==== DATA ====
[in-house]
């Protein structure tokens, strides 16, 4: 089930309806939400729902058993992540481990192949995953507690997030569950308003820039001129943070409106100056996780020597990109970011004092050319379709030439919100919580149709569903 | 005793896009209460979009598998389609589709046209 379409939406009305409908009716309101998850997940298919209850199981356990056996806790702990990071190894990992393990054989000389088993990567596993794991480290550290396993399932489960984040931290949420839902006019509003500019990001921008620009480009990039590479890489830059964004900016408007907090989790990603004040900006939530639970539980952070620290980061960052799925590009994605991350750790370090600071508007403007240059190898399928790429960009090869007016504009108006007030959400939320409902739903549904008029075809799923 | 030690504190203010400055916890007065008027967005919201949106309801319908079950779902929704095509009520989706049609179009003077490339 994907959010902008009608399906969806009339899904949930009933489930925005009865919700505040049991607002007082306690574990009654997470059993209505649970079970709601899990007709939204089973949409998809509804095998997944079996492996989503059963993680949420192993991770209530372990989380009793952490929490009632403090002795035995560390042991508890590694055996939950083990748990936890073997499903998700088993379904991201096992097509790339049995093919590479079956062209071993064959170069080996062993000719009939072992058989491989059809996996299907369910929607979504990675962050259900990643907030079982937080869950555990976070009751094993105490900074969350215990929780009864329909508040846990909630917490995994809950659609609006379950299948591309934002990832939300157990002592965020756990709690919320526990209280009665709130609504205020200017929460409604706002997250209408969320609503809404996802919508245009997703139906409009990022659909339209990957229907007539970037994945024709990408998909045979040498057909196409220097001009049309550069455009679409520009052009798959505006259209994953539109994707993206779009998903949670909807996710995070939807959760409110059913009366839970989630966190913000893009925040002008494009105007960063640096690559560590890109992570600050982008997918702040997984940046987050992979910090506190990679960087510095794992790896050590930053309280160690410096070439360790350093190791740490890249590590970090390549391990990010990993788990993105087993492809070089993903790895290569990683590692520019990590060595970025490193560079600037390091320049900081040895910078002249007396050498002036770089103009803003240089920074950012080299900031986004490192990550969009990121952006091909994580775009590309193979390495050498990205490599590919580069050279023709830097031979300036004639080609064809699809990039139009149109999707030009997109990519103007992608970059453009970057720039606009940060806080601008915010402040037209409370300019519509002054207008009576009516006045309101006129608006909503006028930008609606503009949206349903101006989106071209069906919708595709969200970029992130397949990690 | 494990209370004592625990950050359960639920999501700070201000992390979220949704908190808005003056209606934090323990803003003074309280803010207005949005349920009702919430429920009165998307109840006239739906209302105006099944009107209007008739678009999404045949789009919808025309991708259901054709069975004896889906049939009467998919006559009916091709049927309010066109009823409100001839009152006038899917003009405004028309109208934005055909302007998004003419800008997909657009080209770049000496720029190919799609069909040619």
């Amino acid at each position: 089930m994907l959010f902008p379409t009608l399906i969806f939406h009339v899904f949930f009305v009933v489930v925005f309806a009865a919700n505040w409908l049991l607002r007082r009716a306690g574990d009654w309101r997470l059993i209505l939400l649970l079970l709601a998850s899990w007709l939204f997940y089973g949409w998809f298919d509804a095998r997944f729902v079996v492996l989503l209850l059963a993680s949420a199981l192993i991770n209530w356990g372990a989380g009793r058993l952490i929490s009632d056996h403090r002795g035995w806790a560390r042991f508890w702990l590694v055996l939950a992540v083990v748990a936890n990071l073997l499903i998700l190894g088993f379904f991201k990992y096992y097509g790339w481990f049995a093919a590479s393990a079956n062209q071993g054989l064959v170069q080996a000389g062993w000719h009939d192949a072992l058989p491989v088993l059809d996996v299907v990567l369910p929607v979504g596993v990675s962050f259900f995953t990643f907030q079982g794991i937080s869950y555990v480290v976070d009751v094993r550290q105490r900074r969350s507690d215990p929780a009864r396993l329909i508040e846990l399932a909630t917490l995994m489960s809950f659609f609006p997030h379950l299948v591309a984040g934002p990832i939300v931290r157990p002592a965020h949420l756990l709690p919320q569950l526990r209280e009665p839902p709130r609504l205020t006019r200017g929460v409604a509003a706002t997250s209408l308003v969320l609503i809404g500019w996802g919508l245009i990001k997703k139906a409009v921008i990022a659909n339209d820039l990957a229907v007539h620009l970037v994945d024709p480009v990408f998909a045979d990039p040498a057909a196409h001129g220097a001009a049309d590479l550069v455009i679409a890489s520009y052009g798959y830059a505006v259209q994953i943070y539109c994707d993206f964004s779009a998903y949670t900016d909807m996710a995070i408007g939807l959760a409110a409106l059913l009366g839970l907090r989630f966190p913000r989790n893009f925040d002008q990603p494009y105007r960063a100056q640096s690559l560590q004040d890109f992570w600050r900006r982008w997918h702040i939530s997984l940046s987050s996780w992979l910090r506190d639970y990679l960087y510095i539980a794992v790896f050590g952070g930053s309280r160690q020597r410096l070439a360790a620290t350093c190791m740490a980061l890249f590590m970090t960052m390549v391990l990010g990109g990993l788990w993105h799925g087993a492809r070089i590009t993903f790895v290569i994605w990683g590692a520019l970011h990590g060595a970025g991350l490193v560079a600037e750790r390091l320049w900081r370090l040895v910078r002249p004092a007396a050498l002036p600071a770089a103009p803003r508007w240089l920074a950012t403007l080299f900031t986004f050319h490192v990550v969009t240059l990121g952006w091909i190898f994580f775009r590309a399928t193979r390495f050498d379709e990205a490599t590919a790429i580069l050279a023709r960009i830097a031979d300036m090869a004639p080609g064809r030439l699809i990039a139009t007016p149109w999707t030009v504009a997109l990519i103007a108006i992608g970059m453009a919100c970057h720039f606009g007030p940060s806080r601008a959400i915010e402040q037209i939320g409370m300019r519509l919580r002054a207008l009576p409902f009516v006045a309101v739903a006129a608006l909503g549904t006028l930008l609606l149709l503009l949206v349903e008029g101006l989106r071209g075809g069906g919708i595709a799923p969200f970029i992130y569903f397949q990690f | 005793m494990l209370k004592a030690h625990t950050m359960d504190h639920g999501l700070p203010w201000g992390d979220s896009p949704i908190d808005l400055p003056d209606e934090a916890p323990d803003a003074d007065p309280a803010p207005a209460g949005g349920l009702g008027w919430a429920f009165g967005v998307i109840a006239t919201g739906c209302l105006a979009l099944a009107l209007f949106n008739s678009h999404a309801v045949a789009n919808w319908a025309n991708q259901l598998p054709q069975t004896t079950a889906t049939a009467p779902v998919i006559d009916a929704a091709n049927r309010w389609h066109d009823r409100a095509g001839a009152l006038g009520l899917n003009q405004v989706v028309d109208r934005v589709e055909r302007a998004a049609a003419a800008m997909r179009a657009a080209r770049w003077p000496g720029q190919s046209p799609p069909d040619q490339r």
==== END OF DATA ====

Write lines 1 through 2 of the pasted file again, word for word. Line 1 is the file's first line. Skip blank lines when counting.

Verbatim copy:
[in-house]
């Protein structure tokens, strides 16, 4: 089930309806939400729902058993992540481990192949995953507690997030569950308003820039001129943070409106100056996780020597990109970011004092050319379709030439919100919580149709569903 | 005793896009209460979009598998389609589709046209 379409939406009305409908009716309101998850997940298919209850199981356990056996806790702990990071190894990992393990054989000389088993990567596993794991480290550290396993399932489960984040931290949420839902006019509003500019990001921008620009480009990039590479890489830059964004900016408007907090989790990603004040900006939530639970539980952070620290980061960052799925590009994605991350750790370090600071508007403007240059190898399928790429960009090869007016504009108006007030959400939320409902739903549904008029075809799923 | 030690504190203010400055916890007065008027967005919201949106309801319908079950779902929704095509009520989706049609179009003077490339 994907959010902008009608399906969806009339899904949930009933489930925005009865919700505040049991607002007082306690574990009654997470059993209505649970079970709601899990007709939204089973949409998809509804095998997944079996492996989503059963993680949420192993991770209530372990989380009793952490929490009632403090002795035995560390042991508890590694055996939950083990748990936890073997499903998700088993379904991201096992097509790339049995093919590479079956062209071993064959170069080996062993000719009939072992058989491989059809996996299907369910929607979504990675962050259900990643907030079982937080869950555990976070009751094993105490900074969350215990929780009864329909508040846990909630917490995994809950659609609006379950299948591309934002990832939300157990002592965020756990709690919320526990209280009665709130609504205020200017929460409604706002997250209408969320609503809404996802919508245009997703139906409009990022659909339209990957229907007539970037994945024709990408998909045979040498057909196409220097001009049309550069455009679409520009052009798959505006259209994953539109994707993206779009998903949670909807996710995070939807959760409110059913009366839970989630966190913000893009925040002008494009105007960063640096690559560590890109992570600050982008997918702040997984940046987050992979910090506190990679960087510095794992790896050590930053309280160690410096070439360790350093190791740490890249590590970090390549391990990010990993788990993105087993492809070089993903790895290569990683590692520019990590060595970025490193560079600037390091320049900081040895910078002249007396050498002036770089103009803003240089920074950012080299900031986004490192990550969009990121952006091909994580775009590309193979390495050498990205490599590919580069050279023709830097031979300036004639080609064809699809990039139009149109999707030009997109990519103007992608970059453009970057720039606009940060806080601008915010402040037209409370300019519509002054207008009576009516006045309101006129608006909503006028930008609606503009949206349903101006989106071209069906919708595709969200970029992130397949990690 | 494990209370004592625990950050359960639920999501700070201000992390979220949704908190808005003056209606934090323990803003003074309280803010207005949005349920009702919430429920009165998307109840006239739906209302105006099944009107209007008739678009999404045949789009919808025309991708259901054709069975004896889906049939009467998919006559009916091709049927309010066109009823409100001839009152006038899917003009405004028309109208934005055909302007998004003419800008997909657009080209770049000496720029190919799609069909040619």